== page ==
But how did I calculate these timings? Rather than placing my trust in a stopwatch and my reaction times I wrote a small computer program to time my keystrokes. My last few articles have been typed left hand only; my computer calculated the average timings for each two letter combination as I typed.
That’s all well and good for my current layout, you may be tempted to say, but how can you use this data to measure other keyboard layouts? When we change keyboard layouts we rearrange what characters the buttons cause to appear on the screen. These timings don’t change when we swap the characters – it will take your fingers as long to travel from the top left to the bottom right of the keyboard regardless of what the buttons there do. By way of analogy, the time it takes you to walk between the first and last houses on your street will be unaffected if the current occupants move out and new neighbours move in. With that in mind I adapted my program so it could accurately judge the effect rearranging keys would have on my typing speed.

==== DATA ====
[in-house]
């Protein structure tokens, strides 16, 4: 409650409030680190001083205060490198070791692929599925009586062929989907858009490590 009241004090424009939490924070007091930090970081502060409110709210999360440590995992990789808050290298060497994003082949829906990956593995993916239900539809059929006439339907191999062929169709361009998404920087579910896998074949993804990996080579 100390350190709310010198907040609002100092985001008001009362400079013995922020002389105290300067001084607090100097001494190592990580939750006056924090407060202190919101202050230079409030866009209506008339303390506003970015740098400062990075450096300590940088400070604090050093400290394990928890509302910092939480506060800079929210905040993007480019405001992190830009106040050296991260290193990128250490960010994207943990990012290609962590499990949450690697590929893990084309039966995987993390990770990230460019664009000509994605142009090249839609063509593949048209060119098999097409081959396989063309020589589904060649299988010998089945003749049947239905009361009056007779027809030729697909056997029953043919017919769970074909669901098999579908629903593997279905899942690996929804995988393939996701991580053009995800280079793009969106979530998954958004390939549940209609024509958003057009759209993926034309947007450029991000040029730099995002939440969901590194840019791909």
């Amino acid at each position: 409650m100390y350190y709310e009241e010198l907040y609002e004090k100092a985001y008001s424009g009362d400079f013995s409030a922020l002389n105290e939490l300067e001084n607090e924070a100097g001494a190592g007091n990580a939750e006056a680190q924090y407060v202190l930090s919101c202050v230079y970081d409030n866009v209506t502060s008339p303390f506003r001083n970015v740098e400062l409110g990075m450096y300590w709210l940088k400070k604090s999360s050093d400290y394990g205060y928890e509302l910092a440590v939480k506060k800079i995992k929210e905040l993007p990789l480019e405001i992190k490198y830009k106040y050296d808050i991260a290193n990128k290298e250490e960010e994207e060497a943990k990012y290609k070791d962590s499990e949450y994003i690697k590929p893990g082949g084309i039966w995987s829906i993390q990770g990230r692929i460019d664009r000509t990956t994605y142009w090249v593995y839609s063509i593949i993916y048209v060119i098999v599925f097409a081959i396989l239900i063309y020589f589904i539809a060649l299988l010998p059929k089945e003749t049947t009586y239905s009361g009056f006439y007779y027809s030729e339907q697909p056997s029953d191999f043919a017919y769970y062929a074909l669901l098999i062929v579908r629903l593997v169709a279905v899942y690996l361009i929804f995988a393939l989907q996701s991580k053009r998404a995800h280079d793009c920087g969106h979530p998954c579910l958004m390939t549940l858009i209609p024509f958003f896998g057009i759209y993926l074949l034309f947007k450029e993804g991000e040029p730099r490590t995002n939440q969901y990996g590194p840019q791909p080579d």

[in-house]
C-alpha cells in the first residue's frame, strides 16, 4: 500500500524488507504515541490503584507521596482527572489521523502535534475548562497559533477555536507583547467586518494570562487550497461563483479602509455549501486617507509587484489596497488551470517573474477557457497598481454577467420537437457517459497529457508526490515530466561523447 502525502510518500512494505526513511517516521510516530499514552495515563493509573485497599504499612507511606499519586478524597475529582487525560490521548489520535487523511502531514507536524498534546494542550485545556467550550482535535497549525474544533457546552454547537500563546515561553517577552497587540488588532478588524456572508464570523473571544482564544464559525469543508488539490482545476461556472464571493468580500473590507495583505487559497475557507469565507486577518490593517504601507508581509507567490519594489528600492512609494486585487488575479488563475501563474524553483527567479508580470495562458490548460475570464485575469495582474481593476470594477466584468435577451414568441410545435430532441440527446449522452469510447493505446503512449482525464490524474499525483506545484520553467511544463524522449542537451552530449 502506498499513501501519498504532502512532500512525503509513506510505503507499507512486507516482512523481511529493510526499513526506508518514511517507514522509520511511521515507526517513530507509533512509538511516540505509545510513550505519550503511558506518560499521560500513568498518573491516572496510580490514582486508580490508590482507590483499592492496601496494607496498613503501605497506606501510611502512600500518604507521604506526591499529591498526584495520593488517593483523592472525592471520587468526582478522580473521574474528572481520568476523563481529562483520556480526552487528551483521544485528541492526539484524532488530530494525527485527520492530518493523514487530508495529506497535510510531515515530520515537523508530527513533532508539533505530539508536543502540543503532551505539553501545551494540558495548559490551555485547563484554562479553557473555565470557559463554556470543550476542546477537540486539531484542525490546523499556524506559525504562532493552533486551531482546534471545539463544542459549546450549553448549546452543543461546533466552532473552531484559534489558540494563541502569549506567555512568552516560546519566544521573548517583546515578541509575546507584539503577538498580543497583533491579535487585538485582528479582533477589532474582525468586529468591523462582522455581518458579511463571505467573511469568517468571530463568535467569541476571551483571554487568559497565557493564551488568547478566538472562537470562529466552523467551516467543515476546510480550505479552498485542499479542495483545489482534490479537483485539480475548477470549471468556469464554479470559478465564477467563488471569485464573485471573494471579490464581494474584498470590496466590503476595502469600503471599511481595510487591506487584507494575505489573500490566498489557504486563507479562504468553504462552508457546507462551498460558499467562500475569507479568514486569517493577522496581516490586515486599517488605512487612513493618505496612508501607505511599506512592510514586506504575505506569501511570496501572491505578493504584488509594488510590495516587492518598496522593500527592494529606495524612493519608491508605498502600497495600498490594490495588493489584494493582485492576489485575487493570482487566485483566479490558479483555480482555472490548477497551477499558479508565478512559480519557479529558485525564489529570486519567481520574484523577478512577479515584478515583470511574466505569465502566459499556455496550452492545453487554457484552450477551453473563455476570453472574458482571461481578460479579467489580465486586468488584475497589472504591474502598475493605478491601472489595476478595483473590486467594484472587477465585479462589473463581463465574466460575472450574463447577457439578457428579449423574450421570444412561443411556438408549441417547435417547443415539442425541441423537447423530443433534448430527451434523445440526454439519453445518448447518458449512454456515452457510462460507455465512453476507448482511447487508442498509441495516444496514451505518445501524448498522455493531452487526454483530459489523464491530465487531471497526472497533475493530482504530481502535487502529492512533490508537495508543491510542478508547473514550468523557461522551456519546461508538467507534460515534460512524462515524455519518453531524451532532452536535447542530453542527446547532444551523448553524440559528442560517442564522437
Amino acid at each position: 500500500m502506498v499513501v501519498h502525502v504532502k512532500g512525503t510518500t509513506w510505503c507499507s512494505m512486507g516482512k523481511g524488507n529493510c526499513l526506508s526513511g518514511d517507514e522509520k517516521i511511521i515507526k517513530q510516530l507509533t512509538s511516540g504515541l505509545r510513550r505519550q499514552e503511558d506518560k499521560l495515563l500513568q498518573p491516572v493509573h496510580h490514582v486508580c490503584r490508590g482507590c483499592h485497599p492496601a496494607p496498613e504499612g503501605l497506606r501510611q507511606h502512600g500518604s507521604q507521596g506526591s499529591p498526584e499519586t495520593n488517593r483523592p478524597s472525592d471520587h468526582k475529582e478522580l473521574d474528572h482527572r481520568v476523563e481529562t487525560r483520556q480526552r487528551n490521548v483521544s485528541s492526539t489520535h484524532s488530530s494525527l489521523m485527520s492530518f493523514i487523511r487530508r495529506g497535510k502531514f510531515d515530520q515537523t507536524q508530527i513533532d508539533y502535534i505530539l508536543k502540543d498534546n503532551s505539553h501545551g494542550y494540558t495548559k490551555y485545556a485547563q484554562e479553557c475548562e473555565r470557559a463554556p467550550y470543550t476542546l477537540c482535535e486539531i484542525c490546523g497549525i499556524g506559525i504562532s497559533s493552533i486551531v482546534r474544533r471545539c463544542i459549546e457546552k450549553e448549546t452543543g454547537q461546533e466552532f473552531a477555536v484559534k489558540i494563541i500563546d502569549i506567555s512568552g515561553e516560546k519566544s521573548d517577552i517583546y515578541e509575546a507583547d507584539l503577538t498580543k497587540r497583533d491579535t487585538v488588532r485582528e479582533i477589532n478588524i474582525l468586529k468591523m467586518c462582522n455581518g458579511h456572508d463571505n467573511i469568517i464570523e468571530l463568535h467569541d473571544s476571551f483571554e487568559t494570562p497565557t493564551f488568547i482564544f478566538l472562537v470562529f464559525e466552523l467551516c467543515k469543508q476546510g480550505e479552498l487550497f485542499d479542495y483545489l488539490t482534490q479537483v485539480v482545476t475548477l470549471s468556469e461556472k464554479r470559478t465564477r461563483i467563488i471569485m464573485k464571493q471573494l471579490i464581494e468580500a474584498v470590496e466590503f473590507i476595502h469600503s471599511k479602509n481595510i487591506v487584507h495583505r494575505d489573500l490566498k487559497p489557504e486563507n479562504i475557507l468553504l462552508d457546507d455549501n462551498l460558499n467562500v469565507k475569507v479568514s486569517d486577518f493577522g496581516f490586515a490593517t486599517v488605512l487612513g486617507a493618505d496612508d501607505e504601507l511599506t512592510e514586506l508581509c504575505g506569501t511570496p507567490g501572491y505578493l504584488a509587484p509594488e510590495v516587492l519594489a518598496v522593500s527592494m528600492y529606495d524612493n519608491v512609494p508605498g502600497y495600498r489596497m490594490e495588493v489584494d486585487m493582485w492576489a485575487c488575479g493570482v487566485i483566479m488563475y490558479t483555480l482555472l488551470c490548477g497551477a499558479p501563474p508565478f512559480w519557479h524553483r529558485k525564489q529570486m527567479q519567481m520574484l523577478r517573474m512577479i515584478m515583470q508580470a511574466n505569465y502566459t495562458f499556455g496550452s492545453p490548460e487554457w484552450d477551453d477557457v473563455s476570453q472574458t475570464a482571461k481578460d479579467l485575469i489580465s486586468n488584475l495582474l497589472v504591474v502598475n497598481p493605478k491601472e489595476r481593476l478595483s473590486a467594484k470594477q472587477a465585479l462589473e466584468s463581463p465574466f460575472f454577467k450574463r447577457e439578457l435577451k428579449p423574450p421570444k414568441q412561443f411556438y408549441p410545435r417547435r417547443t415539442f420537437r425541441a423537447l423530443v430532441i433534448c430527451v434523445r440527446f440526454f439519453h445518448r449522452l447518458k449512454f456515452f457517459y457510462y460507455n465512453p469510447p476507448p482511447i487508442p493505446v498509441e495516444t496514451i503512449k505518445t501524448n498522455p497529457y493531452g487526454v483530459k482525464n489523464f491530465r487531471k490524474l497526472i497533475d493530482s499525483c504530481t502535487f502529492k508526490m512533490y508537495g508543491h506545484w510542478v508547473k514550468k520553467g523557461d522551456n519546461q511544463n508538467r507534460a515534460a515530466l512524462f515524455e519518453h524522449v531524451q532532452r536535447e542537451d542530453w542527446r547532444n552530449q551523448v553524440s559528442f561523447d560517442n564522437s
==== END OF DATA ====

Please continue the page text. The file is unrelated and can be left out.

It’s interesting to note that I didn’t need any other data. There’s no internal representation of what a keyboard looks like in my program. As far as it is concerned the keys may well be all in one line, or piled on top of each other, or activated by singing specific frequencies. It has no idea how long my fingers are, how many fingers I have, or if I am in fact typing with my toes. The advantage of this approach is that it will generate a layout adapted to any injury and none for any keyboard, touch screen or other input device.